Fig 1. Manhattan plot. Association between MTHFR 677C>T (rs1801133) and genome-wide DNA methylation in 9,894 samples, with 35 cismeQTLs at chromosome 1 (black/grey) and 1 trans-meQTL at chromosome 6 (green) with FDRT SNP and 0.92 for GRS [S1 Fig].

Cis-CpGs Meta-analysis on 465,694 CpGs of the MTHFR 677C>T variant showed association with 35 cis- CpGs on chromosome 1 with FDRT model within the GRS model. This trans-CpG (cg05411165) showed a 10% decrease in methylation in the GRS model but was not FDR significant (raw p-value = 0.01). Critical evaluation of the 30 trans-CpGs of GRS model demonstrated that 14 trans-CpGs were located in a large region of 3,08 Mb length within chromosome 6. The GRS model consists of 18 SNPs including a SNP on chromosome 6. The 14 trans CpG identified with the GRS

PLOS ONE | https://doi.org/10.1371/journal.pone.0182472 October 30, 2017

9 / 19

Homocysteine-associated variants and DNA methylation

Fig 3. Regional manhattan plot (chr1: 11824095–12184574). 35 (black) and 16 (green) cis-meQTLs of the MTHFR 677C>T and GRS model respectively, in 9,894 samples. The overlap involved a small region of 238 kb (green rectangular line). https://doi.org/10.1371/journal.pone.0182472.g003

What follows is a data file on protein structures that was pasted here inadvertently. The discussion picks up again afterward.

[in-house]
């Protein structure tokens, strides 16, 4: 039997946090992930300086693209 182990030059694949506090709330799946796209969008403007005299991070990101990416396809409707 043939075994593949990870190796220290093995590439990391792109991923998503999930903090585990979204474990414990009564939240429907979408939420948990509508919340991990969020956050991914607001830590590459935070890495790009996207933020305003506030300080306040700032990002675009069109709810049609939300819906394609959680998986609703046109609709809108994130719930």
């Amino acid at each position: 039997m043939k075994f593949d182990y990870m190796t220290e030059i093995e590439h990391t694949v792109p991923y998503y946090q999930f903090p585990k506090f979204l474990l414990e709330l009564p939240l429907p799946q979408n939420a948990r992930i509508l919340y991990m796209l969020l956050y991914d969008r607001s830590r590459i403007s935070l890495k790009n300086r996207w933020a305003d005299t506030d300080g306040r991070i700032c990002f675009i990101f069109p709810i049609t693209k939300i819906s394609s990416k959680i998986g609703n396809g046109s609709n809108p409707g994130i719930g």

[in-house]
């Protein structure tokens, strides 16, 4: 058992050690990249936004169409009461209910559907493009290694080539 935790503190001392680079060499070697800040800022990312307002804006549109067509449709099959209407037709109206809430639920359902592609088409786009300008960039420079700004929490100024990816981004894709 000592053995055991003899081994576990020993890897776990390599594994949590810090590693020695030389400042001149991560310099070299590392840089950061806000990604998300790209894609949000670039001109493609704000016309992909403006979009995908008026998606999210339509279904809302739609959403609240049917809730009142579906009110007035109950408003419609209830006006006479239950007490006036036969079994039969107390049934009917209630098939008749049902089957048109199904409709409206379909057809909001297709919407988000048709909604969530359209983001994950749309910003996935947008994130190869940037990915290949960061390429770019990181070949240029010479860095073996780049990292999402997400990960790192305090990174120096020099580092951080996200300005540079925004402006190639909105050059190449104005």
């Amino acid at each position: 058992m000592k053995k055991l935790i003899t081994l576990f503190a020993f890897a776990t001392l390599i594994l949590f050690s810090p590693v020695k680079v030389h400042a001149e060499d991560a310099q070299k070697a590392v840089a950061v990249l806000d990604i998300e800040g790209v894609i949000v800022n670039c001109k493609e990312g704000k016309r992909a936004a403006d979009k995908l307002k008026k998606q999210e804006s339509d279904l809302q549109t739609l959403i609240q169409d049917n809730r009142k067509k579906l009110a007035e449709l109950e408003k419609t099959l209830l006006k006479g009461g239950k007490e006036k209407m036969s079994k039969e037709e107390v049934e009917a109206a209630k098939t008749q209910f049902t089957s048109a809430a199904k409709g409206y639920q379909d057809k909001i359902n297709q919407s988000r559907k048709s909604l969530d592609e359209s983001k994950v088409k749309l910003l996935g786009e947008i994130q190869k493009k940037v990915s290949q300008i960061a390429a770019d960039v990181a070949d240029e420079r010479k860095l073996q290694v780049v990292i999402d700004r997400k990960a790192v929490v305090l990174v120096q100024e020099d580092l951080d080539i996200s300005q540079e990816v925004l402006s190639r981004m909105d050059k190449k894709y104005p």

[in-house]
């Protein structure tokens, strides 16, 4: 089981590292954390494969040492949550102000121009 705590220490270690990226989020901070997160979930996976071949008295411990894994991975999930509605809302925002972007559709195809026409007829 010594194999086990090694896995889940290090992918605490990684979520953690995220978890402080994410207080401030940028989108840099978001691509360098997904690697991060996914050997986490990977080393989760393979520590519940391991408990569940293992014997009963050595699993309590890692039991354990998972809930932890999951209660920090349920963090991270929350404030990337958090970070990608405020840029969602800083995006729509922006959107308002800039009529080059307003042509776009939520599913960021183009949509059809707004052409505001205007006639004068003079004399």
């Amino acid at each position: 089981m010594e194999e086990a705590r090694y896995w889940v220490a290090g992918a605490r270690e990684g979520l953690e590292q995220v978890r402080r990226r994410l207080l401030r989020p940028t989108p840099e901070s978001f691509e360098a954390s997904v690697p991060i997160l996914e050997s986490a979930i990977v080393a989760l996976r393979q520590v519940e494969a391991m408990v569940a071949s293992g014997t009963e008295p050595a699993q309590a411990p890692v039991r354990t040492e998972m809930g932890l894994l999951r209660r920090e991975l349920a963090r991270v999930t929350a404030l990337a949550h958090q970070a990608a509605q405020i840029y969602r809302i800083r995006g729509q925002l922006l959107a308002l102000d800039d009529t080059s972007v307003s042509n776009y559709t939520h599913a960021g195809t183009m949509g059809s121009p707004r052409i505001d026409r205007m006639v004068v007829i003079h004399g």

model were at a distance between 1 and 5 Mb away from the Hcy-associated variant rs548987 of the SLC17A3 gene at chromosome 6 [Table a in S6 Table]. Conditional analysis: Chromosome 6 region near rs548987. To investigate whether the 14 trans-CpGs on chromosome 6 near rs548987 were influenced by this variant, we performed conditional analysis on a subset of 3,786 samples from 6 cohorts. After correction of the model

PLOS ONE | https://doi.org/10.1371/journal.pone.0182472 October 30, 2017

10 / 19

Homocysteine-associated variants and DNA methylation

for rs548987 as a covariate, none of the 14 trans-CpGs were significant at a bonferroni threshold of 3.57E-03 [Table b in S6 Table]. Conditional analysis: Influence of SNPs within the GRS model. To further investigate the remaining 16 trans-CpGs from the 30, whether any of them were driven by a single variant, rather than the combined effect of the 18 homocysteine-associated variants, we checked the trans-CpG mapping analysis of the single SNPs using the BIOS dataset [12]. We observed that 7 of the 16 remaining trans-CpGs located >5 Mb from the Hcy-associated variants, were directly associated with either rs548987 SNP of SLC17A3 gene at chromosome 6, or rs154657 SNP of DPEP1 gene at chromosome 16 [Table a in S7 Table]. After correction for these 7 trans-CpGs by including the respective SNP as a covariate in the model, none of the 7 transCpGs remained significant at a bonferroni threshold of 7.14E-03 [Table b in S7 Table]. After correction for cis-effects of Hcy-associated SNPs in the GRS model, we identified a remaining list of 9 Hcy-associated trans-CpGs, 4 of which had substantial heterogeneity I2 [S8 Table].